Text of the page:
Spread of Euroscepticism
Pessimistic narratives and toxicity characterized the Brexit campaigns, resulting in people developing negative opinions regarding the EU. The campaigns contributed to the rise of Euroscepticism and gave momentum to anti-establishment fringe parties throughout the European states. The referendum crusade ruined the EU’s status in the eyes of its people due to the manner in which different crises were addressed. There are worries that Brexit was just the beginning of the end of the EU. Other countries may also opt to conduct referendums to determine their future in the union. On the other hand, scholars argue that Brexit might be a blessing in disguise. It may enable the remaining EU member states to develop ways to address future disagreements. In fact, there are those who speculate that the EU will be more realistic and articulate from this point onwards.
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The Fate of the EU and UK Immigrants
The referendum raised concerns regarding the British citizens working and living in the EU member states and the EU immigrants residing in the UK. At the time of the poll, at least 1.2 million UK citizens were working and staying in different EU countries (Aristeidis and Elias 279). On the other hand, over 3.7 million EU immigrants were residing in the UK (Aristeidis and Elias 279). It was hard for EU countries to determine the future status of these people. Before the referendum, many expatriates could move to the UK in search of jobs. However, one year after the poll, the number of EU immigrants moving to the UK declined from 284,000 to 230,000 (Aristeidis and Elias 281). Conversely, the number of EU immigrants relocating from the UK rose significantly.
The current British Prime Minister, Theresa May, promised that she could leverage the status of the EU citizens living in the UK to negotiate with the European states (Aristeidis and Elias 283). She threatened to deport the immigrants if the EU did not provide favorable exit terms. Today, the status of the EU immigrants living in the UK remains uncertain as negotiations are ongoing. The UK government maintains that it will only guarantee the condition of the EU immigrants living in the country if assured that the European leaders would protect the rights of its citizens residing in their countries. States such as Germany have expressed their willingness to defend the rights of the UK immigrants living in the country. The German Vice-Chancellor claimed that his country would relax citizenship requirements for the UK immigrants to safeguard their status.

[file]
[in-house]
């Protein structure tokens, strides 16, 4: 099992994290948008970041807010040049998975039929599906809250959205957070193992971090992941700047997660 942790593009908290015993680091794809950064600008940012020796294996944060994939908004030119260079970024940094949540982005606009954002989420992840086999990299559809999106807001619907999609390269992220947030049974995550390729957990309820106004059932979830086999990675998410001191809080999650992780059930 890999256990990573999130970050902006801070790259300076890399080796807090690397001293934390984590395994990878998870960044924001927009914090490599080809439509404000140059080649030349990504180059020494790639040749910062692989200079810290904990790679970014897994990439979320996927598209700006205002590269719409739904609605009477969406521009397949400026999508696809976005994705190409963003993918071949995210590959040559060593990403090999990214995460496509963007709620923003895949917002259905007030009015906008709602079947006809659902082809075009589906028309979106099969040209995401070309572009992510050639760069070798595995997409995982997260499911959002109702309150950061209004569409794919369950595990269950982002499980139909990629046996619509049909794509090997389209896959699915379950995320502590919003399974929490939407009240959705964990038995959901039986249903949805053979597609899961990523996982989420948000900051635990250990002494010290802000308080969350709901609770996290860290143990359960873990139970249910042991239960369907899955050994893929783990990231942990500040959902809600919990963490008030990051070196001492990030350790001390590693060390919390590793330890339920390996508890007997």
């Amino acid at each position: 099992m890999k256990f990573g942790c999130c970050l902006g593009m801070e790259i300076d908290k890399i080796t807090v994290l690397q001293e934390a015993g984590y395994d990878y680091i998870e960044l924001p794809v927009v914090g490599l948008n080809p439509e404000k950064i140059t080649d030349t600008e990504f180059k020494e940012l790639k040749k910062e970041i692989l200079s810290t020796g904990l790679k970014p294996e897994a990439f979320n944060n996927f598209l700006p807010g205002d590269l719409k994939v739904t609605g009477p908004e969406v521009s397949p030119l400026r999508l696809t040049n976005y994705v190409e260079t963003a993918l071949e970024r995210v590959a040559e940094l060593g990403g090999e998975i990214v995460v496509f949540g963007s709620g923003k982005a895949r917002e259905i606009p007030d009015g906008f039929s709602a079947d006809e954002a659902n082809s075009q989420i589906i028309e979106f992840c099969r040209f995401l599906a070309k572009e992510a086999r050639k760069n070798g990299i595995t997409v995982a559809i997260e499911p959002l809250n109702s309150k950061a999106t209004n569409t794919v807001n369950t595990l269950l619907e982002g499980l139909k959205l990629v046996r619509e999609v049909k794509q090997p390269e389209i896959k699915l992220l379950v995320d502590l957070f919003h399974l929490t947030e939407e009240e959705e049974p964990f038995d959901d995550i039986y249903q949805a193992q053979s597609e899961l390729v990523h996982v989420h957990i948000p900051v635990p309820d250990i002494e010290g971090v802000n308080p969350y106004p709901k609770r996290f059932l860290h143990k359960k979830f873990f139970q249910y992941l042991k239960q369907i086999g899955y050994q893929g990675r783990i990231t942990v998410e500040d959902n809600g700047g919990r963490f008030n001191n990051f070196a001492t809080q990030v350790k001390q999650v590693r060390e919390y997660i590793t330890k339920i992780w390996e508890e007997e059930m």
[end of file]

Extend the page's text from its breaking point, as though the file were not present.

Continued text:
Brexit outcomes led to the rise of concerns regarding the free movement of people across the borders of the EU member countries. A few days after the results, the Conservative politicians argued that Brexit would have insignificant impacts on the movement of immigrants between the states (Aristeidis and Elias 271). According to the politician, the referendum was not meant to radically reduce the number of people coming to the UK but to regulate their movement. On the other hand, the Prime Minister argued that leaving the EU implied controlling the number of EU immigrants moving to the UK but also guaranteeing the success of those who wish to do business. A home Office document disclosed in 2017 confirmed that Britain planned to terminate the free movement of immigrants after Brexit and impose controls to make sure that only the highly skilled European workers got into the country (Aristeidis and Elias 284). The British government intended to offer low- and semi-skilled immigrants a temporary residency lasting for two years.
The majority of the Conservative Party members are opposed to the idea of not regulating the movement of the EU immigrants to the UK. They consider the restriction of movement as one of the primary reasons that led to most of them voting to leave the EU. On the other hand, the EU leaders have vowed to deprive Britain of unlimited access to the single market if it does not guarantee the free movement of its people. France has expressed its interest to renegotiate immigration agreements with Britain. The former is against Britain’s move to erect roadblocks along the Channel that separate the two countries. France argues that Britain has limited free movement of French Immigrants by installing border guards along the Channel.
Impacts on Researchers
The UK government has assured the EU immigrants that their legal rights will not change until further agreements are reached. Nevertheless, most EU scientists are concerned about their future. Currently, over 16% of the university staff in the UK comprises researchers from the EU member countries (Stokstad). The researchers are now worried about their status. They are hesitant to initiating new projects because they are not assured of getting funds or accessing research facilities. Neither the EU nor the UK is giving them sufficient information regarding their future. Recent political developments in the UK have compounded the problem. The current prime minister has done little to clarify the fate of university-based scientists and the research department is no longer responsible for the universities.